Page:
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|Type:||Artigo de periódico|
|Title:||Clinical Results Of Patients With Thoracolumbar Spine Trauma Treated According To The Thoracolumbar Injury Classification And Severity Score: Clinical Article|
|Abstract:||Object. The Thoracolumbar Injury Classification and Severity Score (TLICS) was developed to improve injury classification and guide surgical decision making, yet validation remains necessary. This study evaluates the neurological outcome of patients with thoracolumbar spine trauma (TLST) treated according to the TLICS. Methods. The TLICS was prospectively applied to a consecutive series of patients treated for TLST between 2009 and 2012. Patients with a TLICS of 4 points or more were surgically treated, whereas patients with a TLICS of 3 points or fewer were conservatively managed. The primary outcome was the American Spinal Injury Association Impairment Scale (AIS). Results. A total of 65 patients were treated. In 37 patients, the TLICS was 3 points or fewer and the patients were treated nonsurgically (Group 1). The remaining 28 patients with a TLICS of 4 or more points underwent surgical treatment (Group 2). In Group 1, 28 patients underwent some follow-up at the authors' institution; all of these patients were neurologically intact with compression or burst fractures (TLICS of 1 or 2 points; median 2). The average age in this group was 44.5 years, and follow-up ranged from 1 to 36 months (mean 6.7 months, median 3 months). Two patients (both with a TLICS of 2 points) underwent late surgery for axial back pain and mild focal kyphosis, without significant clinical improvement. In Group 2, follow-up ranged from 1 to 18 months (mean 4.4 months, median 3 months) and the TLICS ranged from 4 to 10 points (median 7 points). In this group, preoperatively, 9 (32%) patients had AIS Grade E injuries, 6 (21%) had AIS Grade C, 1 (4%) had AIS Grade B, and 12 (43%) had AIS Grade A injuries. At the final follow-up, the AIS grade was E in 11 patients (39%), D in 5 (18%), and A in 12 (43%). No patient had neurological worsening during the follow-up. Conclusions. The TLICS can be used to guide treatment that is safe with regard to the neurological status of patients treated for TLST. ©AANS, 2014.|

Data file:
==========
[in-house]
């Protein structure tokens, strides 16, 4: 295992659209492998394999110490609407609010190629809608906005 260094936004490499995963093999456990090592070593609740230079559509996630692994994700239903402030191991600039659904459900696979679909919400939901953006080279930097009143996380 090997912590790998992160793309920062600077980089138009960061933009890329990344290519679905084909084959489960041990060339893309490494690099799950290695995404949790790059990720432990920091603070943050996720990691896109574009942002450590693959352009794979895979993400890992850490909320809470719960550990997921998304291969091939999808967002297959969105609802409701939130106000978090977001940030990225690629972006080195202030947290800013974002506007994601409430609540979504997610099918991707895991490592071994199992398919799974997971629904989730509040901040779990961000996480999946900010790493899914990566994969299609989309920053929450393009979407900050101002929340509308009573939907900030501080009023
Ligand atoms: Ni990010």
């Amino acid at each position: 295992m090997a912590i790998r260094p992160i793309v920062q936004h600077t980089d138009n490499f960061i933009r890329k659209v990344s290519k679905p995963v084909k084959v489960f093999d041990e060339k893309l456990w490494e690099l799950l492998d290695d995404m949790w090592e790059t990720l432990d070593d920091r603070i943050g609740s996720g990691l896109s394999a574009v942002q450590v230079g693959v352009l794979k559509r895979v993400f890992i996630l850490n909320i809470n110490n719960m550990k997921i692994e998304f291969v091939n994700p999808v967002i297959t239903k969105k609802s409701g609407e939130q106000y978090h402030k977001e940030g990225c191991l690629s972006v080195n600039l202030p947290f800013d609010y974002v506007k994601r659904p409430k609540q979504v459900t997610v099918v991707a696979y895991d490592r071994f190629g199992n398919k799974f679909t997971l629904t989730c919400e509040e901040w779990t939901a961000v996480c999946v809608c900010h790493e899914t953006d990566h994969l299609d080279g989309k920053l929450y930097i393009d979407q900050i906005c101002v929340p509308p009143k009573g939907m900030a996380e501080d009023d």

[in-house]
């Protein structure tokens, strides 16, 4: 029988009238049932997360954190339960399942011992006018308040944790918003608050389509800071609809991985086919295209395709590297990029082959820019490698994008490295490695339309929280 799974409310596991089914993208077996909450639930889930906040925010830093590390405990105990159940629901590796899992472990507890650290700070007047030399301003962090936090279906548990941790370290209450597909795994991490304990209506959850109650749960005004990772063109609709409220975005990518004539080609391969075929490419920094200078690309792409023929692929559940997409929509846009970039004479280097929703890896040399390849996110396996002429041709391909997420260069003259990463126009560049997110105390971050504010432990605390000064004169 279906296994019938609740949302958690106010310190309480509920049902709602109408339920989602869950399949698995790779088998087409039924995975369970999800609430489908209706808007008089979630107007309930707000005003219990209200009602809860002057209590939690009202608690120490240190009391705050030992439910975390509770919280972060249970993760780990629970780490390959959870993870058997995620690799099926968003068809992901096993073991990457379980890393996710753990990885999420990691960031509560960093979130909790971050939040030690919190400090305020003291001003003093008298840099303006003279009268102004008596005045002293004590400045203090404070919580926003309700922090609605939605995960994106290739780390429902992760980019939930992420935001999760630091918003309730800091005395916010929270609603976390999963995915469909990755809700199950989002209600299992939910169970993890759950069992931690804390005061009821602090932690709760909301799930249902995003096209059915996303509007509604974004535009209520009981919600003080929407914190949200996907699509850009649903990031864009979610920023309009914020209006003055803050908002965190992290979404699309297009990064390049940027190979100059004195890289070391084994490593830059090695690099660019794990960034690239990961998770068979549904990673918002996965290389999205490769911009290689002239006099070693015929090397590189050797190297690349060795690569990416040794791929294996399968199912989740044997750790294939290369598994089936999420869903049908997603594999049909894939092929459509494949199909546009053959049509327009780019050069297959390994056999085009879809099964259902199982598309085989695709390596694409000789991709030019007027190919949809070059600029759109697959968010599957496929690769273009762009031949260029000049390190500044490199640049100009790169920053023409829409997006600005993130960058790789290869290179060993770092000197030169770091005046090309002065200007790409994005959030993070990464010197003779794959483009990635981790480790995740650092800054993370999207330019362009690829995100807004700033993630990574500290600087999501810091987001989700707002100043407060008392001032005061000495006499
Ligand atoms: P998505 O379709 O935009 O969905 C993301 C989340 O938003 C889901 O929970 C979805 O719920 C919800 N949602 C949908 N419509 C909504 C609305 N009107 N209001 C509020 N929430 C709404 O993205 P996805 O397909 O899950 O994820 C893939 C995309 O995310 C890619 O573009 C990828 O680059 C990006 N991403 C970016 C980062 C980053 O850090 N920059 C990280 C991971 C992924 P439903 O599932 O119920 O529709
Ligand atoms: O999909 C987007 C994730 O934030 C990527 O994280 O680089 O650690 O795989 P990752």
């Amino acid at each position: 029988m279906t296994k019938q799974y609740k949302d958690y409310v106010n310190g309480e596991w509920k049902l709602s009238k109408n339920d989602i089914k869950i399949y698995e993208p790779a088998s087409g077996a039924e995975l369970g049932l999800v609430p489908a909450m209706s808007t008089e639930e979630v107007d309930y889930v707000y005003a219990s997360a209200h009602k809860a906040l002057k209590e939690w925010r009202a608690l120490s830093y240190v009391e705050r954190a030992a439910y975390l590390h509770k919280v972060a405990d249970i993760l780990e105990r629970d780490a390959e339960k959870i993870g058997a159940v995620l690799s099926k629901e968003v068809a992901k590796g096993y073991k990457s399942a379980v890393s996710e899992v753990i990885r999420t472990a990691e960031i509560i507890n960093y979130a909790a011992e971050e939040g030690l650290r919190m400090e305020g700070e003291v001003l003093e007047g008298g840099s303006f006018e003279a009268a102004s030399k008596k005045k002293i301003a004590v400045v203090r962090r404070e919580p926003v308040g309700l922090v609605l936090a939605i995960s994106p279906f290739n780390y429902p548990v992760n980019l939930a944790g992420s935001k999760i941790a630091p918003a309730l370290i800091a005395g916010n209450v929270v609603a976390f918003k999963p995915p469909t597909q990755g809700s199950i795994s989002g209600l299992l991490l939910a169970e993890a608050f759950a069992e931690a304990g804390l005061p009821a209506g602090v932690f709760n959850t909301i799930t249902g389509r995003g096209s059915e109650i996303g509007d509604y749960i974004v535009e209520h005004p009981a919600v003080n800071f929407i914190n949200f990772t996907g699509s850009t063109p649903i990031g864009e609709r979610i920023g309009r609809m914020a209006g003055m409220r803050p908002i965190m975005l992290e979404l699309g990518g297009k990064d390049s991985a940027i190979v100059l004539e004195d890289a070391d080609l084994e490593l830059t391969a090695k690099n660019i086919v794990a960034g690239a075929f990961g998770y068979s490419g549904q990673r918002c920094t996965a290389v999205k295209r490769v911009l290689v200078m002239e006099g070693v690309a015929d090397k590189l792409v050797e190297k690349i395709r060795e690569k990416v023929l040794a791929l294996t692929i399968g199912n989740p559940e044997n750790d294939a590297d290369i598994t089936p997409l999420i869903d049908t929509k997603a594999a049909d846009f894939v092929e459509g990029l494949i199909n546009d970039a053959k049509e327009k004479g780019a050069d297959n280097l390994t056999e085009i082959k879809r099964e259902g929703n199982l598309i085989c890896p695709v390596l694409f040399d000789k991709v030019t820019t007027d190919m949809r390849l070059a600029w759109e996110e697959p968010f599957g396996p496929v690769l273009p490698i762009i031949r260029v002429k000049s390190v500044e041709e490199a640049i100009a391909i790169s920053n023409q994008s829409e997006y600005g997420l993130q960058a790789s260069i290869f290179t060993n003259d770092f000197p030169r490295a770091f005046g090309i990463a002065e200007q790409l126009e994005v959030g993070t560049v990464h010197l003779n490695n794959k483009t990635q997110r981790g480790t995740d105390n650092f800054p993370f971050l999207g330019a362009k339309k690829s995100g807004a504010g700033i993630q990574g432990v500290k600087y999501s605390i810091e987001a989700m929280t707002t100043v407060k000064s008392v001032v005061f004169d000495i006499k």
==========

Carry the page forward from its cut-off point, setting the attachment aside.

|Editor:||American Association of Neurological Surgeons|
|Citation:||Journal Of Neurosurgery: Spine. American Association Of Neurological Surgeons, v. 20, n. 5, p. 562 - 567, 2014.|
|Appears in Collections:||Unicamp - Artigos e Outros Documentos|
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